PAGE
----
Your divorce has turned down a negative road, or maybe it’s just complicated. Either way, you’ve been told that you have to take part in a deposition. You’re not sure what a divorce deposition is, but you’re pretty sure that surviving it is not going to be fun. Like everything else in divorce, understanding what you’re facing will help you deal with it. The better educated you are, and the better prepared you are, the lower your anxiety level will be. While that doesn’t mean that your divorce deposition will be a walk in the park, it does mean that your deposition will likely go better if you’re well-informed and properly prepared.
What is a Deposition?
A divorce deposition is basically a question and answer meeting. It is typically conducted at an attorney’s office, usually with a court reporter taking notes. It will include your lawyer, your spouse’s lawyer, and more than likely, your spouse. You’ll be sworn in (under oath), and you will answer your spouse’s lawyer’s questions, everything will be written down, and your spouse will have to go through the same thing. The main reason for a deposition is for truth purposes – if either spouse would try to lie during trial, the deposition can be used to prove either party is lying, thus making either party look bad to the court. Depositions can be used to frustrate, intimidate or investigate each party – they’re typically not used for positive purposes.
While it can make you anxious or tense, you can only handle your response to the situation at hand – here are 4 tips to help you make it through a divorce deposition:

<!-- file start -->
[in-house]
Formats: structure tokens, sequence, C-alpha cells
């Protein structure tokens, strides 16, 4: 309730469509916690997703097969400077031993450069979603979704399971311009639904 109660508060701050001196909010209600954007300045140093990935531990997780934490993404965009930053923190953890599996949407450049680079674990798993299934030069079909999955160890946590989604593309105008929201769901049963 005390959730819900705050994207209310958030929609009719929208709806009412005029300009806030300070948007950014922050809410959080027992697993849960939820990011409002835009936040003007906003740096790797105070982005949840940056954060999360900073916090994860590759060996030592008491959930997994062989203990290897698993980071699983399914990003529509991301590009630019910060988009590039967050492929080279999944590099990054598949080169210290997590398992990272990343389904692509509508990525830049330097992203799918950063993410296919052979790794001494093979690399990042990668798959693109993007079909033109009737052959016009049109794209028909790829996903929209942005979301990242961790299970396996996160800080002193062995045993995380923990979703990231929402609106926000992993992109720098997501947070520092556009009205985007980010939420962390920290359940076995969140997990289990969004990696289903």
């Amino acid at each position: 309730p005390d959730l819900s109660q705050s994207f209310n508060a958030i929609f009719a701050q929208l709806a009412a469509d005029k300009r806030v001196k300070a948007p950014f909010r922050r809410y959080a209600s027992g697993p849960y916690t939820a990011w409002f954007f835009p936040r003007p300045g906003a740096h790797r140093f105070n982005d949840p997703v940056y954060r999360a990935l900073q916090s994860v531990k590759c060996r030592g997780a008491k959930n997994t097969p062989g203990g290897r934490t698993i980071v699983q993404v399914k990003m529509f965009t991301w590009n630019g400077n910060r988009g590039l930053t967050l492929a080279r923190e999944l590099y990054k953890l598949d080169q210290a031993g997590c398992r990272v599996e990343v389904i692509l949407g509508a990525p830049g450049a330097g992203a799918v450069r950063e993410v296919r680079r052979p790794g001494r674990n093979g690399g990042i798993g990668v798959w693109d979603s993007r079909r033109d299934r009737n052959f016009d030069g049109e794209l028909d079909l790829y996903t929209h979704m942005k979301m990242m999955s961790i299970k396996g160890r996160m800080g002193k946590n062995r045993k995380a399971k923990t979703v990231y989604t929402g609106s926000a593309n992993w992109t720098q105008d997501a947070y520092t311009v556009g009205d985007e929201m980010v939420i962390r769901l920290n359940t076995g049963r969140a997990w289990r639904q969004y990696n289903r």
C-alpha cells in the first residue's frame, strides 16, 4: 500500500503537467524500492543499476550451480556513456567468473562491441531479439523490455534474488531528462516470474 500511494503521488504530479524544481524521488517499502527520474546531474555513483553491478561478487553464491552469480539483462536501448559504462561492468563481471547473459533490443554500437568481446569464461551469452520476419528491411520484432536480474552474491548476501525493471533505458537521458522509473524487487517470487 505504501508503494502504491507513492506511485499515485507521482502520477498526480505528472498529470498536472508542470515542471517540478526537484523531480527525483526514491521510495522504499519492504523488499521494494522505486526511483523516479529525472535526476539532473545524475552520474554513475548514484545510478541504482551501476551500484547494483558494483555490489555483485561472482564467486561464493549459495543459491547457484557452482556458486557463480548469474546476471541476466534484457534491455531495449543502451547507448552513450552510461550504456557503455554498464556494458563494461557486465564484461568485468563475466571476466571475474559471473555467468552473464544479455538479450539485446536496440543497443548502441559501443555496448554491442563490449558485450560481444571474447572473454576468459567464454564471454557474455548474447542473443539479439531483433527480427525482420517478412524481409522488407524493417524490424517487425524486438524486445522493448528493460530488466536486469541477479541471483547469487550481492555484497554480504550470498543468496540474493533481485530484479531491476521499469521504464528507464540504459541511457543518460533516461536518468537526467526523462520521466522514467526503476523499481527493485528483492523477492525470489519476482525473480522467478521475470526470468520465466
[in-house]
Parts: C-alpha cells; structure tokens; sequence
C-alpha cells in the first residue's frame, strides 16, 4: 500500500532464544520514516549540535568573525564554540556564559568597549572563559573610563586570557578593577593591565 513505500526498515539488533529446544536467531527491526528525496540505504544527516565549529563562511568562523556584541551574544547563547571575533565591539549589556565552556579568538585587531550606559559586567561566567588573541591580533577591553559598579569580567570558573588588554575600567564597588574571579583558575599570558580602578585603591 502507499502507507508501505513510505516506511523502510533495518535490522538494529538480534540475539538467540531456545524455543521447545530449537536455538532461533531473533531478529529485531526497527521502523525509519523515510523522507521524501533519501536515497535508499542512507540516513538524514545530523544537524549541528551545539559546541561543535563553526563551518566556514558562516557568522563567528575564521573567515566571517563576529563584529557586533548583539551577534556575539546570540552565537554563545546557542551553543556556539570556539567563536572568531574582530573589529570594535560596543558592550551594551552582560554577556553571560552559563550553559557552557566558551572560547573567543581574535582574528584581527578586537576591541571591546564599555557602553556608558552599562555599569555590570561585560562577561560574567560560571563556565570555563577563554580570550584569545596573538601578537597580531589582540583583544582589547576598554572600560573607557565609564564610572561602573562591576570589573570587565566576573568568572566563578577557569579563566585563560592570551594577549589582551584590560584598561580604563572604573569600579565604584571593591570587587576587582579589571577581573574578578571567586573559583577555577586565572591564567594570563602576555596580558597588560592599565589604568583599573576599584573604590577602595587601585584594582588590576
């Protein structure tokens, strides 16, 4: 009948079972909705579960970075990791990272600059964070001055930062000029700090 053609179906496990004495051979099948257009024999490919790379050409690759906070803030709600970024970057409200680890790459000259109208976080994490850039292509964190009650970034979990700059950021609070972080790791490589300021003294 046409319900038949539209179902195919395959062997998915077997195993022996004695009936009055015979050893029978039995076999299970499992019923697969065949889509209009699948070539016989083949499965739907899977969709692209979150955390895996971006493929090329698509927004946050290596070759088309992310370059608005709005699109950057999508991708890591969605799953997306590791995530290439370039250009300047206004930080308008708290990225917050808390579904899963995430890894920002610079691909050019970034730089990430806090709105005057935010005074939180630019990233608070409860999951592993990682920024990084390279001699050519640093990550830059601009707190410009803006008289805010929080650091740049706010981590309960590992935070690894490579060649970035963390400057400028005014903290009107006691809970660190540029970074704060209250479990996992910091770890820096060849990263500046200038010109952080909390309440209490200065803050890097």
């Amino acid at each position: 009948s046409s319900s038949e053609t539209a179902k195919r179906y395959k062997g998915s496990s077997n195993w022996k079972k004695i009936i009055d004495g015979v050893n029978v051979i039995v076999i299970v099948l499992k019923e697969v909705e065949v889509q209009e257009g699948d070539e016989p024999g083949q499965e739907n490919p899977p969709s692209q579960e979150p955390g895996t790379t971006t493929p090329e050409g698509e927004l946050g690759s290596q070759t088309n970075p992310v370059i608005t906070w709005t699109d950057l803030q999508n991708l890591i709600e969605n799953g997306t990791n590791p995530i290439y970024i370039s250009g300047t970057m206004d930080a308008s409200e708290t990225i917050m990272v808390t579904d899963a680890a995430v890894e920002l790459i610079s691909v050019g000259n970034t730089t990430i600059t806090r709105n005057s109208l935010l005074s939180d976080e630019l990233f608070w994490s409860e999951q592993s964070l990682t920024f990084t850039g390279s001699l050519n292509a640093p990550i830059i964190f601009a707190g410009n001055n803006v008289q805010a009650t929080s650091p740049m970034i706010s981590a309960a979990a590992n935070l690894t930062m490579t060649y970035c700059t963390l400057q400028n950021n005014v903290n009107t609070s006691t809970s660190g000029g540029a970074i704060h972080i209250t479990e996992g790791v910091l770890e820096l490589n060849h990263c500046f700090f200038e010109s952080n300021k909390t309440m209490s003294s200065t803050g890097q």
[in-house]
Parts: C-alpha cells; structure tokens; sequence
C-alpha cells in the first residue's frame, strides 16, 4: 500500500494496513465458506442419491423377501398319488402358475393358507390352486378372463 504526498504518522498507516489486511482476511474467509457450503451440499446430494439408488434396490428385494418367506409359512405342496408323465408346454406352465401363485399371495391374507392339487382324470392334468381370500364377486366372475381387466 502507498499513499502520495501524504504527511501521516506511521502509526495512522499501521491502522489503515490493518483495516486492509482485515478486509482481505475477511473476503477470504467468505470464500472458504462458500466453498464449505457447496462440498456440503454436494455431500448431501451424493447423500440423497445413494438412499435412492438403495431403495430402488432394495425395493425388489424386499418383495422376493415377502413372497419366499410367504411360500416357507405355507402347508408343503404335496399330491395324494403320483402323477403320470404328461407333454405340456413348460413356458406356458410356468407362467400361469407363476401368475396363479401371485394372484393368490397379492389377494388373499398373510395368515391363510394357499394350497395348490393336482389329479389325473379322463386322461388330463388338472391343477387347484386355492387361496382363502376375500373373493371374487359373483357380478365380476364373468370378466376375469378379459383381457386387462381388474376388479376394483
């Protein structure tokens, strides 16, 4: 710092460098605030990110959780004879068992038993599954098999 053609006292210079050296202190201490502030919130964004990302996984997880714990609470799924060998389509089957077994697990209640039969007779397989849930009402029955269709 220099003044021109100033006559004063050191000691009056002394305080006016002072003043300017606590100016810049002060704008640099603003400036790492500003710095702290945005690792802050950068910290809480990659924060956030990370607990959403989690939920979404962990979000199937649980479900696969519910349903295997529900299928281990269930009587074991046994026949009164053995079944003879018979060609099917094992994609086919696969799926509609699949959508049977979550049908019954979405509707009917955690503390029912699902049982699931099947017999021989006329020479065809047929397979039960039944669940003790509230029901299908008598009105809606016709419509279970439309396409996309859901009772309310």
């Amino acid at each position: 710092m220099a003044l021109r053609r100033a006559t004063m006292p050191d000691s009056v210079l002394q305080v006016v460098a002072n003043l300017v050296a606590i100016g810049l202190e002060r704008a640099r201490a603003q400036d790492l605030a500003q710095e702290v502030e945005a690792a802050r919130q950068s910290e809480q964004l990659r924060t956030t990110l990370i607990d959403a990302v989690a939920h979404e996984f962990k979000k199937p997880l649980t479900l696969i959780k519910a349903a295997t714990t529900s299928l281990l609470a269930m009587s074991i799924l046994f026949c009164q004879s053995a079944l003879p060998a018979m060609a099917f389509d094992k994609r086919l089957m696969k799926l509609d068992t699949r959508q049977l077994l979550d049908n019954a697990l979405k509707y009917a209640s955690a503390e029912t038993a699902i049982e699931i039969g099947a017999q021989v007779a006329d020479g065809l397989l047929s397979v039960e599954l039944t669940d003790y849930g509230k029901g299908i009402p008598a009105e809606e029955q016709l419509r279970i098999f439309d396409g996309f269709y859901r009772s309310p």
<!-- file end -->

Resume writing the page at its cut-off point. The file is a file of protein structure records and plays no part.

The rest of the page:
- Calm Down.
Whether you talk through everything with your lawyer, you meditate or pray, you take something for anxiety or you simply take some deep breaths, it is imperative that you are as calm as possible for answering questions. Remember – if your divorce has come to a deposition, your spouse’s lawyer is gunning for something. Don’t let them get under your skin. Also, this isn’t TV – it’s tempting to imagine an intense, dramatic scenario, but you won’t have someone screaming at you in front of a full court room.
- Listen Carefully.
This is not the time to argue your case or scream at your spouse. This is the time for you to remain quiet unless asked a question, and when you are asked a question, to listen very carefully to what is said and how it’s said – wording and tone – and make sure you listen to the entire question before responding. It’s easy to think you know what question is going to be asked beforehand – don’t take the chance of being wrong and giving the lawyer information they wouldn’t have gotten otherwise. If the lawyer tries to rile you up, take a second before responding. If you don’t know the answer, don’t give one, or simply say “I don’t know”. Don’t make guesses or say things like, “I don’t remember” – your spouse’s lawyer will jump on that and make you sound incompetent.
- Stay Focused.
Depositions are often conducted much like interviews, with the lawyer asking questions you must answer. While you do need to respond to each question honestly, the key to handling yourself well throughout your deposition is to prevent yourself from providing more information than you must. Choose your words wisely – you don’t need to volunteer extra information if there’s silence or a pause – you just answer the question(s) asked. Try to uphold the formality of the deposition and do not let yourself get too comfortable. Remember, the lawyer interviewing you is trying to obtain information that can be used against you.
- Be Honest.
This may sound rudimentary, but if your tendency is to elaborate unnecessarily or to use hyperbole when answering questions, you can’t do that during a deposition. Every lawyer has had experience with an individual giving false testimony during a deposition – they know the signs to look for, they know the body language that happens when someone is lying – most people in the room can tell when an answer isn’t the truth. If you believe your spouse’s attorney will bring up information that is unfavorable to you, be sure to talk that through with your attorney beforehand – they can help you select the proper wording for an issue so that your point comes across clearly and solidly.